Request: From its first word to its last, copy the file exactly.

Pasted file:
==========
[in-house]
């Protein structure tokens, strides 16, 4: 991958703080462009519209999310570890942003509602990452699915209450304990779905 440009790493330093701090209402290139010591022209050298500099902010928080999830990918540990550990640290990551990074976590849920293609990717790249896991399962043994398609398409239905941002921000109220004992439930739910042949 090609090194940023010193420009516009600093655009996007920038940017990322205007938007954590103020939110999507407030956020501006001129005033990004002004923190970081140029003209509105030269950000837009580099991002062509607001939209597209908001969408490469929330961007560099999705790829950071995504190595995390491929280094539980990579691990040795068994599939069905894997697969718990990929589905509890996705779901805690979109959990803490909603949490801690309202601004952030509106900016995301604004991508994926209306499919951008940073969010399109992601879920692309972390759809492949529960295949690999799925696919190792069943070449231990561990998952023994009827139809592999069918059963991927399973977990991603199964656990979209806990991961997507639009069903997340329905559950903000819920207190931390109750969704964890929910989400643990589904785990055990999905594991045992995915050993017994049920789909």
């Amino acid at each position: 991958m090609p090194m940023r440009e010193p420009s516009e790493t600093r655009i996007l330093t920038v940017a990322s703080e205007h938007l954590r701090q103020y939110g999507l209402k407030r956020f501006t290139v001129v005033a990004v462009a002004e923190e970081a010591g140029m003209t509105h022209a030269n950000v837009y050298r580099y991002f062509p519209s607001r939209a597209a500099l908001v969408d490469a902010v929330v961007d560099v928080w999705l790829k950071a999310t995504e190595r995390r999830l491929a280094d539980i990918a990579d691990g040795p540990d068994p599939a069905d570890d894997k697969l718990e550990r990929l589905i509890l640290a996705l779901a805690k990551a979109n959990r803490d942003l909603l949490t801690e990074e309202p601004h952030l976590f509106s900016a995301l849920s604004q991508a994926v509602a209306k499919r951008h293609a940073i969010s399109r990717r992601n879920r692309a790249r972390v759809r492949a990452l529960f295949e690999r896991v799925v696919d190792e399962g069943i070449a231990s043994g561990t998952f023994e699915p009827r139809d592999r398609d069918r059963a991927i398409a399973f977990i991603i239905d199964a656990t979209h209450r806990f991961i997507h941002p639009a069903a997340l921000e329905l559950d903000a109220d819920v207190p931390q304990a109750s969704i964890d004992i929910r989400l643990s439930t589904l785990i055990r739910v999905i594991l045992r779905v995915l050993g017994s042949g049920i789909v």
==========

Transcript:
[in-house]
């Protein structure tokens, strides 16, 4: 991958703080462009519209999310570890942003509602990452699915209450304990779905 440009790493330093701090209402290139010591022209050298500099902010928080999830990918540990550990640290990551990074976590849920293609990717790249896991399962043994398609398409239905941002921000109220004992439930739910042949 090609090194940023010193420009516009600093655009996007920038940017990322205007938007954590103020939110999507407030956020501006001129005033990004002004923190970081140029003209509105030269950000837009580099991002062509607001939209597209908001969408490469929330961007560099999705790829950071995504190595995390491929280094539980990579691990040795068994599939069905894997697969718990990929589905509890996705779901805690979109959990803490909603949490801690309202601004952030509106900016995301604004991508994926209306499919951008940073969010399109992601879920692309972390759809492949529960295949690999799925696919190792069943070449231990561990998952023994009827139809592999069918059963991927399973977990991603199964656990979209806990991961997507639009069903997340329905559950903000819920207190931390109750969704964890929910989400643990589904785990055990999905594991045992995915050993017994049920789909």
């Amino acid at each position: 991958m090609p090194m940023r440009e010193p420009s516009e790493t600093r655009i996007l330093t920038v940017a990322s703080e205007h938007l954590r701090q103020y939110g999507l209402k407030r956020f501006t290139v001129v005033a990004v462009a002004e923190e970081a010591g140029m003209t509105h022209a030269n950000v837009y050298r580099y991002f062509p519209s607001r939209a597209a500099l908001v969408d490469a902010v929330v961007d560099v928080w999705l790829k950071a999310t995504e190595r995390r999830l491929a280094d539980i990918a990579d691990g040795p540990d068994p599939a069905d570890d894997k697969l718990e550990r990929l589905i509890l640290a996705l779901a805690k990551a979109n959990r803490d942003l909603l949490t801690e990074e309202p601004h952030l976590f509106s900016a995301l849920s604004q991508a994926v509602a209306k499919r951008h293609a940073i969010s399109r990717r992601n879920r692309a790249r972390v759809r492949a990452l529960f295949e690999r896991v799925v696919d190792e399962g069943i070449a231990s043994g561990t998952f023994e699915p009827r139809d592999r398609d069918r059963a991927i398409a399973f977990i991603i239905d199964a656990t979209h209450r806990f991961i997507h941002p639009a069903a997340l921000e329905l559950d903000a109220d819920v207190p931390q304990a109750s969704i964890d004992i929910r989400l643990s439930t589904l785990i055990r739910v999905i594991l045992r779905v995915l050993g017994s042949g049920i789909v």